“I wanted to show the world to the less privileged.”
Karina Reyes is an English teacher at Juneau-Douglas High School. She attended the Spring 2014 Talk Story, Write Story workshop in Juneau.
WHY I TEACH
Why I (still) teach…
I thought I could change the world, make it a better place…. Yeah, you know the song. Heal the world, make it a better place, for you and for me, and the entire human race… Go ahead. Sing it. But nothing about teaching as easy as the jingle makes it seem.
I knew my content well. I was, afterall, a double major: English and Political Science. But one year of the MAT program does not prepare you for a classroom full of 7th graders three named Alex (M*****, F********, B********), one freckled-face Bobby who loved to annoy everyone, a giant Justin who hid in cupboards, a hoody-wearing Michael who introduced me to spit darts, a troubled Jennifer who started smoking, an angry Alicia who despised everything I was and vandalized my classroom windows, and two Jessicas who adored everything I did.
During my MAT year, I was assigned to a High School English class with a mentor teacher who was considering retirement and knew her job very well. She shared everything she knew, every lesson she created. I loved the freedom she gave me to teach the class and all the structure, direction, and lessons she gave me. I wasn’t too fond of inadvertently becoming her foil. I was young and green to her mature and strict ways.
Now I find that I am very much like her. I like structure in my class; I like students who are driven, and I continually encourage my fledgling with varying degrees of success. I started a writing seminar class where every kid, every week, would share a story for us to critique. I would share my logophilia and shove ten new SAT words every week and use them in my vernacular so they knew that diction is powerful and words can be wielded for change and used by normal people. They didn’t think I was normal. One called me the Lilliputian Leftist. I smiled because he was using one of our vocab words. I would create projects requiring them to write for social change. And they would roll their eyes and call me Earth Muffin. I told them we will chase windmills and mix our metaphors if we must but they had to do my bidding. They, too, were driven. And they didn’t get a grade unless they made even a slight ripple in their assignment: writing for social change and getting a response in return. No response, no grade. No one failed.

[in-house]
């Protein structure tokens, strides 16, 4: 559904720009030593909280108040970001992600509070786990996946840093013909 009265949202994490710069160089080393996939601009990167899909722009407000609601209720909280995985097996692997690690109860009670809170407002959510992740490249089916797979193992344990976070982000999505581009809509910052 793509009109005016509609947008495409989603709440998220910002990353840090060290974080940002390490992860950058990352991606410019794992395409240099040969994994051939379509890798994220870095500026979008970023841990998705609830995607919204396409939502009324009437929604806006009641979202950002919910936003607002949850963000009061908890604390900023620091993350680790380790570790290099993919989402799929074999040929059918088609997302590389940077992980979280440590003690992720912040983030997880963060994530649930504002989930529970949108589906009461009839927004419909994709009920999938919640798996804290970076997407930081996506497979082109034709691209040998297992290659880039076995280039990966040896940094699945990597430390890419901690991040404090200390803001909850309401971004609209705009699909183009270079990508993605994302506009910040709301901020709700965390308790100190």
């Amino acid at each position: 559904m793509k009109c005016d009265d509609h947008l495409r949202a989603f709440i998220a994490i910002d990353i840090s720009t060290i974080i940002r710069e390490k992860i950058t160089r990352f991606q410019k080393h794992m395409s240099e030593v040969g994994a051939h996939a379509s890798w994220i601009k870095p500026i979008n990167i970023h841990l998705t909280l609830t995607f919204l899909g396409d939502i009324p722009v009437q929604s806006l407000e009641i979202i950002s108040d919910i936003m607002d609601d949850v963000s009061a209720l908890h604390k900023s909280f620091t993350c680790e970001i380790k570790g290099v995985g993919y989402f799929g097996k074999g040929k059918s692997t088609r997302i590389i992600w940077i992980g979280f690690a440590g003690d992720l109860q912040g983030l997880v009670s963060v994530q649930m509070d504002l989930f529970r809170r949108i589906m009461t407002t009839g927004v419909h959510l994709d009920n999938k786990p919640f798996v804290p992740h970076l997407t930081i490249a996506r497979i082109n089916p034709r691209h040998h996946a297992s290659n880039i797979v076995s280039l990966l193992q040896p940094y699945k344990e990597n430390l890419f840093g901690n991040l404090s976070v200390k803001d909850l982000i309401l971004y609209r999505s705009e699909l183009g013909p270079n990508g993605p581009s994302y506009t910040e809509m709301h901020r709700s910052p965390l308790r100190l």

I enjoyed my high level kids but it was almost too easy. The most difficult part was distinguishing what made this A student different from another A student. And after ten years of spending the first week of every Christmas holiday writing over fifty scholarship and college recommendation letters, I wanted a different challenge.
I applied for the Stanford University Continuing Education course in teaching ELL students. I wanted to teach students who struggled with the English language. I was curious about the science behind learning a second, third, fourth language and how one picks them up. Although English is my first language, I can empathize with learning another language and failing in the language of the dominant culture. But empathizing and teaching are not mutually exclusive. I lasted three years before the bureaucracy and constant testing turned me off.
I wanted to show the world to the less privileged. It was always easy taking kids to Europe when their parents could afford to pay for their travel. The most stressful part for me was making sure I brought back their children safe and sound and with a taste for world travel. Taking that same need to share the world with my underprivileged students was a bit trickier and more financially challenging. But I was determined to do it at least once. And one of those kids whom I took to Paris and whom I allowed to run up and down the stairs of the Eiffel Tower so she could stay in shape for track, is the one I knew had not only potential but perseverance. She is now a Gates Millenium Scholar.
Now I’m six years into coordinating and teaching in a program that helps Alaska Native and Native American students excel in high school. I give direct instruction on college application and college essay writing. I walk them through their FAFSA form, their college app and essays, and their sometimes dysfunctional lives. They have shared horrific stories that we craft into palatable papers. I cajole my students to join the Academic Decathlon team or the Model United Nations group; I insist that they each have one extra-curricular activity or an after school job or volunteer gig. The ones who ignore me, frustrate me; and, they suffer in the end. They are not ready to write about their lives; they have nothing to include that’s outside their dysfunctional families; they’re not ready to talk about their experiences; they sometimes give up.
And I have to let that go. But I always come back. Because someday I’ll have another kid who’ll ask me if it’s okay if she took the stairs up to the top of the Eiffel Tower.